The Apollo 13 mission is surpassed by NASA’s Orion spacecraft, which set a new record for the distance traveled in space by a spacecraft intended to carry humans.
On Monday, the unmanned spacecraft smashed the record by traveling more than 430,000 kilometers beyond Earth.
Orion Spacecraft Travels 268,563 Miles
Astronauts will board the next trip, which isn’t expected for another two years, as soon as it finishes its mission without incident.
The Orion spacecraft will be used for a series of progressively difficult missions that the space agency is preparing. These are a component of NASA’s Artemis program, which seeks to send people back to the moon’s surface after more than 50 years.
As of Monday, the space agency’s Artemis mission had reached its halfway point thanks to the accomplishment accomplished by Orion. The halfway point, according to officials, gives experts a chance to assess their margins, and determine where they can make improvements to lower danger to astronauts while also better knowing how the spacecraft will operate during the next launch for crewed flight.
Additionally, the Orion spacecraft has been returning breathtaking video footage of its ascent through space. It was able to take stunning pictures of the moon passing in front of our planet before it traveled a record-breaking distance. Last week, the ESA module also performed two crucial engine burns that put Orion in a far-off retrograde orbit.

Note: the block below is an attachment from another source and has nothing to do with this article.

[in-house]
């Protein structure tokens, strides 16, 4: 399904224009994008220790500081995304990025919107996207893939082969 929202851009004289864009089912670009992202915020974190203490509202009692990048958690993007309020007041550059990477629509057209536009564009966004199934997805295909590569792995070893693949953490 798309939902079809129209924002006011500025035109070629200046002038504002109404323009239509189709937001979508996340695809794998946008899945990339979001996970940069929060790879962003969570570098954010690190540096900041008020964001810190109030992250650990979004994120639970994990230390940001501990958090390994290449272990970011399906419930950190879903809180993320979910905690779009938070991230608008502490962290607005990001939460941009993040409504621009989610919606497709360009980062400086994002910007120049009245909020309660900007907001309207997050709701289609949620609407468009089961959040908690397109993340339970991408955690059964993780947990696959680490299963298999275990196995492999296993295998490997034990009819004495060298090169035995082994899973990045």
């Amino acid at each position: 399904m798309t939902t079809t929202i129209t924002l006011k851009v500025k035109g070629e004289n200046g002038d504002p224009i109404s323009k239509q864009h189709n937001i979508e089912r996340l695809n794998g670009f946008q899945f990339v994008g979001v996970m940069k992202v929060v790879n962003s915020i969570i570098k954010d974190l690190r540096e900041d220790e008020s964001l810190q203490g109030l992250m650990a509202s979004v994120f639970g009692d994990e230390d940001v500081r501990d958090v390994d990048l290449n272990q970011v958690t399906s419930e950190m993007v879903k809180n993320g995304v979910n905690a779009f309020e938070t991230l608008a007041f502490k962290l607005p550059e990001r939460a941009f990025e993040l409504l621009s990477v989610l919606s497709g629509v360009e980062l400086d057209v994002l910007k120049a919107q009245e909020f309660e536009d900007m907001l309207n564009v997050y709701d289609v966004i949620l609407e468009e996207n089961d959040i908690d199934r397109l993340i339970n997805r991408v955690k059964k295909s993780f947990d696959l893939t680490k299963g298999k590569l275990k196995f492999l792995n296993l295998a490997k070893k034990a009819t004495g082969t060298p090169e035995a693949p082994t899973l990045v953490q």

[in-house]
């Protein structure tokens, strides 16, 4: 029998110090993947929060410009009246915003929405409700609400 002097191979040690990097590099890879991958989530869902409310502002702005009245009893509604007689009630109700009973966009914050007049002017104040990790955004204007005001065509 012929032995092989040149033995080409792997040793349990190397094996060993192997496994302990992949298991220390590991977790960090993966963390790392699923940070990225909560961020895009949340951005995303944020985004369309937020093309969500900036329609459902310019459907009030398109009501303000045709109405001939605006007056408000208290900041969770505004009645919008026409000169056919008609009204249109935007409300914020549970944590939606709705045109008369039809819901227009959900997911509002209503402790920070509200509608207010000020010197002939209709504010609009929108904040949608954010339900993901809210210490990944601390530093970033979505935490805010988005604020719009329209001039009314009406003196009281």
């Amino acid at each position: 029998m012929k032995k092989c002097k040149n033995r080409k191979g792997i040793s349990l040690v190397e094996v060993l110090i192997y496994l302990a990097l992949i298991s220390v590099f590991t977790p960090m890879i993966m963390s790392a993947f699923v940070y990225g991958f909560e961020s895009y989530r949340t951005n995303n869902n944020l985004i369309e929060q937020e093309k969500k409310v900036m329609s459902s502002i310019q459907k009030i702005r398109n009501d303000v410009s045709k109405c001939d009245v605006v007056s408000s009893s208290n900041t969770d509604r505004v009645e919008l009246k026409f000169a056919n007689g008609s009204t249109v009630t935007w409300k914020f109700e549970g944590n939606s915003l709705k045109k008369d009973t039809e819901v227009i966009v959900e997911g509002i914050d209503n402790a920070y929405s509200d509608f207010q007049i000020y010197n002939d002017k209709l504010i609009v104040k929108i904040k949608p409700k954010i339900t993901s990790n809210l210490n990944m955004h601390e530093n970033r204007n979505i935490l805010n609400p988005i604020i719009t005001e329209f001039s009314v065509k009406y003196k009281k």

On Nov. 16, the spacecraft was launched from Florida’s Kennedy Space Center. It is currently on a 26-day mission to test the craft’s systems and determine whether it is secure enough to transport live astronauts.
David Melendrez, the head of imagery integration for the Orion Program at NASA’s Johnson Space Center in Houston, claimed that each of Orion’s four solar array wings was outfitted with a readily available, commercial camera. These are located at the tip and have been extensively modified for usage in space. They give users a view of the outside of the spacecraft.
Spacecraft Expected to Return to Earth in December
The arrays may alter their location in relation to the rest of the capsule, according to the official, which will maximize the amount of sunlight that is captured and converted into electricity to run Orion.
Additionally, it enables mission control center flight controllers to check and take pictures of Orion’s space environment by pointing the cameras toward various portions of the spacecraft.
The Orion spacecraft is still on its journey and is scheduled to land on Earth on December 11. Engineers have already completed their evaluations and determined that the capsule is safe to re-enter the atmosphere. However, the capsule will need two more maneuvers in the days that follow to place itself on the right course to return to Earth.
The most recent Orion camera feed displayed the greatest definition of live view ever from beyond the moon. While several science satellites have taken pictures of Earth from a greater distance, unlike Orion, they were not aired live.
The following two missions, Artemis II and Artemis III are slated to launch in 2024 and 2025 or 2026, respectively, following the capsule’s return to Earth.